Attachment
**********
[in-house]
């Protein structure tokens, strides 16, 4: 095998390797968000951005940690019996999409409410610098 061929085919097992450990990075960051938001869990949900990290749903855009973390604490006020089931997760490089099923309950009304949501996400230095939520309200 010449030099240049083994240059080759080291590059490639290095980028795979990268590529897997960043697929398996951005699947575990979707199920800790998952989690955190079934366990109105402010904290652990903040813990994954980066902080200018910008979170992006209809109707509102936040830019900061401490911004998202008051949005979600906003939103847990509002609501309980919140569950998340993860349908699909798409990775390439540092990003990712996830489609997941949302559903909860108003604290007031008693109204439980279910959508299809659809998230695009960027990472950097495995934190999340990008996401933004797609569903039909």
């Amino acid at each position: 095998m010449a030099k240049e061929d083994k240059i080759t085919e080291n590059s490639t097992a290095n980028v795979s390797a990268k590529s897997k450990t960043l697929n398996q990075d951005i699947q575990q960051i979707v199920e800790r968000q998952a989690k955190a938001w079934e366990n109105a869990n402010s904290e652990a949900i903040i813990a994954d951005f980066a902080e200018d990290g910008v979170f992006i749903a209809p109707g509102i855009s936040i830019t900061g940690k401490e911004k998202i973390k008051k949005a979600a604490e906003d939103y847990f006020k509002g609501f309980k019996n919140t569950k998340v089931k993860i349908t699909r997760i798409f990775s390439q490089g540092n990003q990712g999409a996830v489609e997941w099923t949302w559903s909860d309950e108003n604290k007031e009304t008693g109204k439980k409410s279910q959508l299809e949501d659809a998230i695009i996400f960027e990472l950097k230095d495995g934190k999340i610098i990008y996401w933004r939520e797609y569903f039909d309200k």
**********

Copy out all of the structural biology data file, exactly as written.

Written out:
[in-house]
């Protein structure tokens, strides 16, 4: 095998390797968000951005940690019996999409409410610098 061929085919097992450990990075960051938001869990949900990290749903855009973390604490006020089931997760490089099923309950009304949501996400230095939520309200 010449030099240049083994240059080759080291590059490639290095980028795979990268590529897997960043697929398996951005699947575990979707199920800790998952989690955190079934366990109105402010904290652990903040813990994954980066902080200018910008979170992006209809109707509102936040830019900061401490911004998202008051949005979600906003939103847990509002609501309980919140569950998340993860349908699909798409990775390439540092990003990712996830489609997941949302559903909860108003604290007031008693109204439980279910959508299809659809998230695009960027990472950097495995934190999340990008996401933004797609569903039909």
């Amino acid at each position: 095998m010449a030099k240049e061929d083994k240059i080759t085919e080291n590059s490639t097992a290095n980028v795979s390797a990268k590529s897997k450990t960043l697929n398996q990075d951005i699947q575990q960051i979707v199920e800790r968000q998952a989690k955190a938001w079934e366990n109105a869990n402010s904290e652990a949900i903040i813990a994954d951005f980066a902080e200018d990290g910008v979170f992006i749903a209809p109707g509102i855009s936040i830019t900061g940690k401490e911004k998202i973390k008051k949005a979600a604490e906003d939103y847990f006020k509002g609501f309980k019996n919140t569950k998340v089931k993860i349908t699909r997760i798409f990775s390439q490089g540092n990003q990712g999409a996830v489609e997941w099923t949302w559903s909860d309950e108003n604290k007031e009304t008693g109204k439980k409410s279910q959508l299809e949501d659809a998230i695009i996400f960027e990472l950097k230095d495995g934190k999340i610098i990008y996401w933004r939520e797609y569903f039909d309200k």